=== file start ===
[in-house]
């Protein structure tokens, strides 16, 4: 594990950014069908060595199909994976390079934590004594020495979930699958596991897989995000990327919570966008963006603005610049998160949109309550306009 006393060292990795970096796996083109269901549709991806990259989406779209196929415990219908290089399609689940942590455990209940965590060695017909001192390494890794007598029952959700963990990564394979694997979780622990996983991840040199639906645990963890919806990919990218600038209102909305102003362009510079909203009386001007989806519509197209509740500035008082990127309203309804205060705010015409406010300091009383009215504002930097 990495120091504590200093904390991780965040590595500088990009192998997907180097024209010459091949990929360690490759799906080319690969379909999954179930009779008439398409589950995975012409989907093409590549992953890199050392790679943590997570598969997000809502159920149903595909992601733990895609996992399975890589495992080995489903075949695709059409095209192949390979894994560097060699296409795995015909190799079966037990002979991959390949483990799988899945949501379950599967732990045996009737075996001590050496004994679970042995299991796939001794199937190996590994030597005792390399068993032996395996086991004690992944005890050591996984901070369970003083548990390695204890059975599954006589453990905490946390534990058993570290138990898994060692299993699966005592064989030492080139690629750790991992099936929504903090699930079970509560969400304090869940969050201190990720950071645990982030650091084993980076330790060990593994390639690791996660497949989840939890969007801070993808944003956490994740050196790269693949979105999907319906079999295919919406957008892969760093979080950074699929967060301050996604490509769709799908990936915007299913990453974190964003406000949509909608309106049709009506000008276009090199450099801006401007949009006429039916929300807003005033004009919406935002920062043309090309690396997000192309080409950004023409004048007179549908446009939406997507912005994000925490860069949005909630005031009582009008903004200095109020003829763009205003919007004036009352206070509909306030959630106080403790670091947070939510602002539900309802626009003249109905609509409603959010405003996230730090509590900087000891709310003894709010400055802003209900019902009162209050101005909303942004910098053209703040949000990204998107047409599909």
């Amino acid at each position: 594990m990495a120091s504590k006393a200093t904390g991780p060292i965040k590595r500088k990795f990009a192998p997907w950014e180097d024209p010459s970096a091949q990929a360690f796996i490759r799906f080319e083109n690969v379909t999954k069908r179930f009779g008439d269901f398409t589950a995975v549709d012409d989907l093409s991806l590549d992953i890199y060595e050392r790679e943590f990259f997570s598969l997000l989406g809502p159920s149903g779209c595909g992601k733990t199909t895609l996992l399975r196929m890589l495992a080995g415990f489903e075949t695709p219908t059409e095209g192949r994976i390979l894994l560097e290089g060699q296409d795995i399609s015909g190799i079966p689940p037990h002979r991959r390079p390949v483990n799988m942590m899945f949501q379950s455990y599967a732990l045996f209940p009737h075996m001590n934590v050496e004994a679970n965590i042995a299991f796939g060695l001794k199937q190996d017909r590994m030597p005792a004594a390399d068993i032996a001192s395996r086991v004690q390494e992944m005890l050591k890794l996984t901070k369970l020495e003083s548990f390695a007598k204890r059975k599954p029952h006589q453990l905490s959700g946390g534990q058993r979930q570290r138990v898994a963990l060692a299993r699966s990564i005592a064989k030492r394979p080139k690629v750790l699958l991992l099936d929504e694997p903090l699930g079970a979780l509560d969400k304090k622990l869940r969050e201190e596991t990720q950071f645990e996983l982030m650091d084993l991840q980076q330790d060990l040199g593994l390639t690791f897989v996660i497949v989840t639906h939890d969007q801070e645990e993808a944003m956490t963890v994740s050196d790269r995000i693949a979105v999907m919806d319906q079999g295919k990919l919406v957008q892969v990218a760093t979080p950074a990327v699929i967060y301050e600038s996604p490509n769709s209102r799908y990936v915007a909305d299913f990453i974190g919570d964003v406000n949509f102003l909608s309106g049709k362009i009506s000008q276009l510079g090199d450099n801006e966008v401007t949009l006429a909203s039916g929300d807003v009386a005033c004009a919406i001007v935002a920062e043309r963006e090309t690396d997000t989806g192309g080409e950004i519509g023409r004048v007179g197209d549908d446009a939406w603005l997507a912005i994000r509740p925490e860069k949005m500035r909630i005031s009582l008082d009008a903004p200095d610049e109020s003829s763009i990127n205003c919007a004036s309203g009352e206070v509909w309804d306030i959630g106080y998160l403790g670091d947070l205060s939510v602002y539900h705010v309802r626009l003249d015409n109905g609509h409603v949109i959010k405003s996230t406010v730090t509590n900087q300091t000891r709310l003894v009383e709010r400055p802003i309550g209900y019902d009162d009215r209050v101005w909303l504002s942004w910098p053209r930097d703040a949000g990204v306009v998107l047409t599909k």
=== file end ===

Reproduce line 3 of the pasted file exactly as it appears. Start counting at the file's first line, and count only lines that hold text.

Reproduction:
């Amino acid at each position: 594990m990495a120091s504590k006393a200093t904390g991780p060292i965040k590595r500088k990795f990009a192998p997907w950014e180097d024209p010459s970096a091949q990929a360690f796996i490759r799906f080319e083109n690969v379909t999954k069908r179930f009779g008439d269901f398409t589950a995975v549709d012409d989907l093409s991806l590549d992953i890199y060595e050392r790679e943590f990259f997570s598969l997000l989406g809502p159920s149903g779209c595909g992601k733990t199909t895609l996992l399975r196929m890589l495992a080995g415990f489903e075949t695709p219908t059409e095209g192949r994976i390979l894994l560097e290089g060699q296409d795995i399609s015909g190799i079966p689940p037990h002979r991959r390079p390949v483990n799988m942590m899945f949501q379950s455990y599967a732990l045996f209940p009737h075996m001590n934590v050496e004994a679970n965590i042995a299991f796939g060695l001794k199937q190996d017909r590994m030597p005792a004594a390399d068993i032996a001192s395996r086991v004690q390494e992944m005890l050591k890794l996984t901070k369970l020495e003083s548990f390695a007598k204890r059975k599954p029952h006589q453990l905490s959700g946390g534990q058993r979930q570290r138990v898994a963990l060692a299993r699966s990564i005592a064989k030492r394979p080139k690629v750790l699958l991992l099936d929504e694997p903090l699930g079970a979780l509560d969400k304090k622990l869940r969050e201190e596991t990720q950071f645990e996983l982030m650091d084993l991840q980076q330790d060990l040199g593994l390639t690791f897989v996660i497949v989840t639906h939890d969007q801070e645990e993808a944003m956490t963890v994740s050196d790269r995000i693949a979105v999907m919806d319906q079999g295919k990919l919406v957008q892969v990218a760093t979080p950074a990327v699929i967060y301050e600038s996604p490509n769709s209102r799908y990936v915007a909305d299913f990453i974190g919570d964003v406000n949509f102003l909608s309106g049709k362009i009506s000008q276009l510079g090199d450099n801006e966008v401007t949009l006429a909203s039916g929300d807003v009386a005033c004009a919406i001007v935002a920062e043309r963006e090309t690396d997000t989806g192309g080409e950004i519509g023409r004048v007179g197209d549908d446009a939406w603005l997507a912005i994000r509740p925490e860069k949005m500035r909630i005031s009582l008082d009008a903004p200095d610049e109020s003829s763009i990127n205003c919007a004036s309203g009352e206070v509909w309804d306030i959630g106080y998160l403790g670091d947070l205060s939510v602002y539900h705010v309802r626009l003249d015409n109905g609509h409603v949109i959010k405003s996230t406010v730090t509590n900087q300091t000891r709310l003894v009383e709010r400055p802003i309550g209900y019902d009162d009215r209050v101005w909303l504002s942004w910098p053209r930097d703040a949000g990204v306009v998107l047409t599909k």